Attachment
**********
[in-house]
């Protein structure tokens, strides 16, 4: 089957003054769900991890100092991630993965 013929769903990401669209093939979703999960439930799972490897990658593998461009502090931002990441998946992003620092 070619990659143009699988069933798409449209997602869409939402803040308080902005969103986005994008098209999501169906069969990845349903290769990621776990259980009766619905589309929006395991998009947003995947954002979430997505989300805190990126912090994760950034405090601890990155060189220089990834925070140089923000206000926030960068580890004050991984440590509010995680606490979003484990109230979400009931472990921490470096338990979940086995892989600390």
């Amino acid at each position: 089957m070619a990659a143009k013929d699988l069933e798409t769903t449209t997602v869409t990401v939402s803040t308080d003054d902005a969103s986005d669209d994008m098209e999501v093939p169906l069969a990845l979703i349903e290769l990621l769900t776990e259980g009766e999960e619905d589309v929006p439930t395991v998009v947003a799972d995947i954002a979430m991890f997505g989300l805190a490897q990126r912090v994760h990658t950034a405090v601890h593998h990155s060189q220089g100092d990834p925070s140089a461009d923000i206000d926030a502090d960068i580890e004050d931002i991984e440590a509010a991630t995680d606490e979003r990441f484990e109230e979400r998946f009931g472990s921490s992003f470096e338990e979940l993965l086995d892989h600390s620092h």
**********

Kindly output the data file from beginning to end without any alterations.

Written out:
[in-house]
């Protein structure tokens, strides 16, 4: 089957003054769900991890100092991630993965 013929769903990401669209093939979703999960439930799972490897990658593998461009502090931002990441998946992003620092 070619990659143009699988069933798409449209997602869409939402803040308080902005969103986005994008098209999501169906069969990845349903290769990621776990259980009766619905589309929006395991998009947003995947954002979430997505989300805190990126912090994760950034405090601890990155060189220089990834925070140089923000206000926030960068580890004050991984440590509010995680606490979003484990109230979400009931472990921490470096338990979940086995892989600390």
């Amino acid at each position: 089957m070619a990659a143009k013929d699988l069933e798409t769903t449209t997602v869409t990401v939402s803040t308080d003054d902005a969103s986005d669209d994008m098209e999501v093939p169906l069969a990845l979703i349903e290769l990621l769900t776990e259980g009766e999960e619905d589309v929006p439930t395991v998009v947003a799972d995947i954002a979430m991890f997505g989300l805190a490897q990126r912090v994760h990658t950034a405090v601890h593998h990155s060189q220089g100092d990834p925070s140089a461009d923000i206000d926030a502090d960068i580890e004050d931002i991984e440590a509010a991630t995680d606490e979003r990441f484990e109230e979400r998946f009931g472990s921490s992003f470096e338990e979940l993965l086995d892989h600390s620092h």